Discovering Pyin Oo Lwin - Myanmar's Highland City of Flowers

12:00:00 PM Jerik De Guzman 0 Comments


STORY: To be blunt about it, when i traveled to Pyin Oo Lwin, that was the first time i felt i was really traveling to the heart of Myanmar. Two weeks have passed and i have visited Yangon, Bagan and Inle Lake. Yet, when i first stepped out of the bus at Pyin Oo Lwin, i was suddenly high on spirit again. I put on my best jacket, puffed a cigarette as the bus stopped in front of a military camp. There i was, totally clueless where to go, but the adrenaline in me was really pumping. I hitched a ride on a motorbike looking for a place to stay. This is the kind of destination that rings a bell in my head.

When you're traveling independently, you need to be practical about things. You need to find a place to stay that is cost efficient and right smacked in the middle of many things happening. In short, i needed to find a good place to stay. 


After visiting three hotels that were okay with me but seemed too far from the center, i told my motor driver to bring me nearest to the clock. I've read about it before arriving. The long, arduous sleeper bus made me decide where to go next. Of course, the clock is not just any clock. It's the clock of Purcell Tower built in 1934 by Gillete and Johnson Co. in commemoration of the Silver Jubilee of the reign of King George V of Britain. I checked in at a hotel called Golden Dream which was really short in appearance if you're considering the name. Yet, when i arrived at the hotel, i looked outside and saw the Purcell Tower right in front of me. You know me, the view comes first. 


The rest of the days, it felt as if i was really digesting little by little the culture of Myanmar. One of the side streets was a significant Muslim community who thrive peacefully with their neighboring Buddhists. I would walk up north to find a cafe that serves fantastic bread. Bread in Pyin Oo Lwin is a specialty, and hot dough is perfect for an afternoon break. On some days, i would walk towards south and visit a Hindu Shrine dedicated to my favorite god - Shiva. Although dogs barking loudly made the trip nerve-wracking, it's still a fun experience. My wake up call every day is the stinging sound of the clock every hour from 6 o'clock onwards.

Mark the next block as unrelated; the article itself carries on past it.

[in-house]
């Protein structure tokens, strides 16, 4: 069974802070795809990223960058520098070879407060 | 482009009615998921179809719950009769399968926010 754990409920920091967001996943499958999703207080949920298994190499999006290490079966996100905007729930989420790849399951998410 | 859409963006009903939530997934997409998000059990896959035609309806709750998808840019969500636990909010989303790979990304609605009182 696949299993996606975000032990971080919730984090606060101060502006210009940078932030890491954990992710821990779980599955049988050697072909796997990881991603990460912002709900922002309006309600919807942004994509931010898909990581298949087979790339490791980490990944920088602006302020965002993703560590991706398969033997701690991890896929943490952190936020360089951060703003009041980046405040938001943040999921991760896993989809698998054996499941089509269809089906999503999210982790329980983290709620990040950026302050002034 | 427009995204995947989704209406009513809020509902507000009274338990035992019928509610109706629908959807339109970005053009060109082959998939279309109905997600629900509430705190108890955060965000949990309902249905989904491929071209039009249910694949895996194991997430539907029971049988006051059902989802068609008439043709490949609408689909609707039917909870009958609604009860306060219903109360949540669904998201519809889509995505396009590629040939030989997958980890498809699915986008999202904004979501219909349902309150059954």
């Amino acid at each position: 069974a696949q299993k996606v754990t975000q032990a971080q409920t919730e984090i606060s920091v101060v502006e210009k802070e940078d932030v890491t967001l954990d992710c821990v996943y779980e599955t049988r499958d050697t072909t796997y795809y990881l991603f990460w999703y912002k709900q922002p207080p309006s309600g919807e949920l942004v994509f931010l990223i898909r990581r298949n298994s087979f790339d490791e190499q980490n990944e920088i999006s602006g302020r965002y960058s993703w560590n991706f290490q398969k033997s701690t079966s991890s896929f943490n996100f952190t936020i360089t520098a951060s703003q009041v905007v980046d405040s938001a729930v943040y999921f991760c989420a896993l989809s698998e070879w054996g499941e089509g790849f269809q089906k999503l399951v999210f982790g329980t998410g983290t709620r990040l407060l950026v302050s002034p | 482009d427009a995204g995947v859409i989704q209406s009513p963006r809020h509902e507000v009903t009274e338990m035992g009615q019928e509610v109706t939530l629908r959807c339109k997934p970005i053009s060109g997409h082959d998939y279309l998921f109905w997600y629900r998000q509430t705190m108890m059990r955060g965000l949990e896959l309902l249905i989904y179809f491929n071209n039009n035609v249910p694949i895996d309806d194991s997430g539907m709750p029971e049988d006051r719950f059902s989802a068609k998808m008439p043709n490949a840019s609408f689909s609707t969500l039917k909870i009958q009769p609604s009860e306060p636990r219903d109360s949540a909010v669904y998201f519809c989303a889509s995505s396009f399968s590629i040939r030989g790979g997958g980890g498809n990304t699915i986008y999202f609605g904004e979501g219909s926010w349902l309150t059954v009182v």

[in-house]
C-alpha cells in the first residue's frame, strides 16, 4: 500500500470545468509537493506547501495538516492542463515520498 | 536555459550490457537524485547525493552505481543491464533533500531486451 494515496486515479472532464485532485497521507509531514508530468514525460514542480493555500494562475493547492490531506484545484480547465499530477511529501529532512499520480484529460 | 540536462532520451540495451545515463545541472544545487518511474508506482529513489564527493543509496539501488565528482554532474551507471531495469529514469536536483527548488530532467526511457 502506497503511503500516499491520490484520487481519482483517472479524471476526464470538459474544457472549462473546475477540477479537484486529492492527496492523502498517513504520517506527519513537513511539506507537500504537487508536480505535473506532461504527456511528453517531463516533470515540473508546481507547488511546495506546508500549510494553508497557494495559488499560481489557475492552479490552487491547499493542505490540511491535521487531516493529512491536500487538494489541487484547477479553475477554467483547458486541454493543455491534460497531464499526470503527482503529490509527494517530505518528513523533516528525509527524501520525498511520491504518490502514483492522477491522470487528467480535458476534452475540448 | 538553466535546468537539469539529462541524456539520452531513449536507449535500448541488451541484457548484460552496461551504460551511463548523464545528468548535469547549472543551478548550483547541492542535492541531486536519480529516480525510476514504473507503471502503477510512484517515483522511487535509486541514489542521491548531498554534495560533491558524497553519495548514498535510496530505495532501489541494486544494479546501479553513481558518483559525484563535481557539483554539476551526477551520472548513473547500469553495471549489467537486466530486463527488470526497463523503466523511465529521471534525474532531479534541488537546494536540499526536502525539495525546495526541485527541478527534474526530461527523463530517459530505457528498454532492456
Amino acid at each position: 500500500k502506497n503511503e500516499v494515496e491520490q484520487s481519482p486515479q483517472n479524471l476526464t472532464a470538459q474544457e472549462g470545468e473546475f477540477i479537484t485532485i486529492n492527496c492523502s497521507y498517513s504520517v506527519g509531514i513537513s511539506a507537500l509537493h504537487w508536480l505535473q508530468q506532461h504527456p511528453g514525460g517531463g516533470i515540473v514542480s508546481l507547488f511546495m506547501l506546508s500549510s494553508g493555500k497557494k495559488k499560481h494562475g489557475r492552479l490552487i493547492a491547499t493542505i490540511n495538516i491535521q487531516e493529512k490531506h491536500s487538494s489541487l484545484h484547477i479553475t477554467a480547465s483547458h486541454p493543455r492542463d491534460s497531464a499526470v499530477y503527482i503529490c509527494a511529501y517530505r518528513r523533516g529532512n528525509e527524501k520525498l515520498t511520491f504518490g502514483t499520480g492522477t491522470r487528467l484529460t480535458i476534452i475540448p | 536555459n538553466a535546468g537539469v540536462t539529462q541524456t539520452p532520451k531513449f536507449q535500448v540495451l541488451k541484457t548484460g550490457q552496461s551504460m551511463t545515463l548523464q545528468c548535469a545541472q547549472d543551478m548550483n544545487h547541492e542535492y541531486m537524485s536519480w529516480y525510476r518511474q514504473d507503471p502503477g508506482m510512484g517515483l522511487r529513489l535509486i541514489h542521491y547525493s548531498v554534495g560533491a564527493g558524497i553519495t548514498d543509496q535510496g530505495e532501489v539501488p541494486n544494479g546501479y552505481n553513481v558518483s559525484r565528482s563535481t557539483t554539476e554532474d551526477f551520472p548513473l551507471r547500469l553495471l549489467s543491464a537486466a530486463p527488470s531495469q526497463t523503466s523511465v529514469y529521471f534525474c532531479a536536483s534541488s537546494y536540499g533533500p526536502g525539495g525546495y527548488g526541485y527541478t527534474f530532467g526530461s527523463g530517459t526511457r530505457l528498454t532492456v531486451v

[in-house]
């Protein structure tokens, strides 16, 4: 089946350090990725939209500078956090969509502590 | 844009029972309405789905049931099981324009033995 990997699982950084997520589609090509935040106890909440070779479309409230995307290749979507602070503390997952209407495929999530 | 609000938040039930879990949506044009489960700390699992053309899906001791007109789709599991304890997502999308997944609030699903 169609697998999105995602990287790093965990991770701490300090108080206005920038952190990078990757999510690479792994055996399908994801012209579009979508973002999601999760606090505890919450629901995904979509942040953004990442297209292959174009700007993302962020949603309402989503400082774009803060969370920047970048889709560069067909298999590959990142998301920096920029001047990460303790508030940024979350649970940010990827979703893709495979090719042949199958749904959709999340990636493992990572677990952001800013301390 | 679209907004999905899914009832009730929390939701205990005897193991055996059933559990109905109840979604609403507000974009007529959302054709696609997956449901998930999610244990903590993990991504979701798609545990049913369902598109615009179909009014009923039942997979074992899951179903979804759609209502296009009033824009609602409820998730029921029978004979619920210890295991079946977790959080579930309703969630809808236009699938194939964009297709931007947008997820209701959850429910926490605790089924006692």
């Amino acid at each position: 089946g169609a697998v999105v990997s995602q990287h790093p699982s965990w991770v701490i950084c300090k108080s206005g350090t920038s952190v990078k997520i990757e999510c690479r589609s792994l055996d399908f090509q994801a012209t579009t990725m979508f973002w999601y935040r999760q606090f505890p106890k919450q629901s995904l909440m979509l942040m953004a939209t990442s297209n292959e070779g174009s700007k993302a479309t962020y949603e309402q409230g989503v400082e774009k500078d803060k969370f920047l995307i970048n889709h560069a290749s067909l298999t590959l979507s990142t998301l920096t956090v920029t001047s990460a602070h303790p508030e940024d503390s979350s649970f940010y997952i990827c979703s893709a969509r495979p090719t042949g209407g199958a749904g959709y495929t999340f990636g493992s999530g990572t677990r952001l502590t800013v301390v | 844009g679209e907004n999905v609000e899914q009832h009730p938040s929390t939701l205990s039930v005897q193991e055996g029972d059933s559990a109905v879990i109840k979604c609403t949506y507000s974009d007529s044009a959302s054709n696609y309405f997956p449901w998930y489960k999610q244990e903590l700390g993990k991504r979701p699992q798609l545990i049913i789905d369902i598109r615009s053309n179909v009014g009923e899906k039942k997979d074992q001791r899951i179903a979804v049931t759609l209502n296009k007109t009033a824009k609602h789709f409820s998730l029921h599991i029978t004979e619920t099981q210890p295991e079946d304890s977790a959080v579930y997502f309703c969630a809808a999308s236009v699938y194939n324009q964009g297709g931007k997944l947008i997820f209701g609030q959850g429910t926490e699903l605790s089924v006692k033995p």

You see, Pyin Oo Lwin, is not as popular as the capital city Yangon, nor the famous temple place Bagan, and not even near the charisma of Inle Lake. But its rich history as Britain's former colony region and home to the Indian Army, and its high elevation hill station location, make any traveler giggle in excitement traveling to this side of Myanmar. Because of its location, fresh organic vegetables and fruits like strawberry are a specialty. In addition, coffee is also one of the city's prime export produce.


The sight of a Gharry or Victorian-inspired horse carriage evokes a feel of timeless elegance that Pyin Oo Lwin is all about. On my first few days, i would pass by a couple of men asking if i wanted to ride, but i always politely decline. A few days before i left, i knew i had to ride it for experience. To tell you honestly, i wish i rode it earlier so i have more time in the carriage. 


I spent about half a week in Pyin Oo Lwin doing the same thing over and over again. Yet, it didn't feel as if i was taking too long time. And if you ask me, which of the places i mentioned earlier that i liked the most, it's this city. No doubt. 


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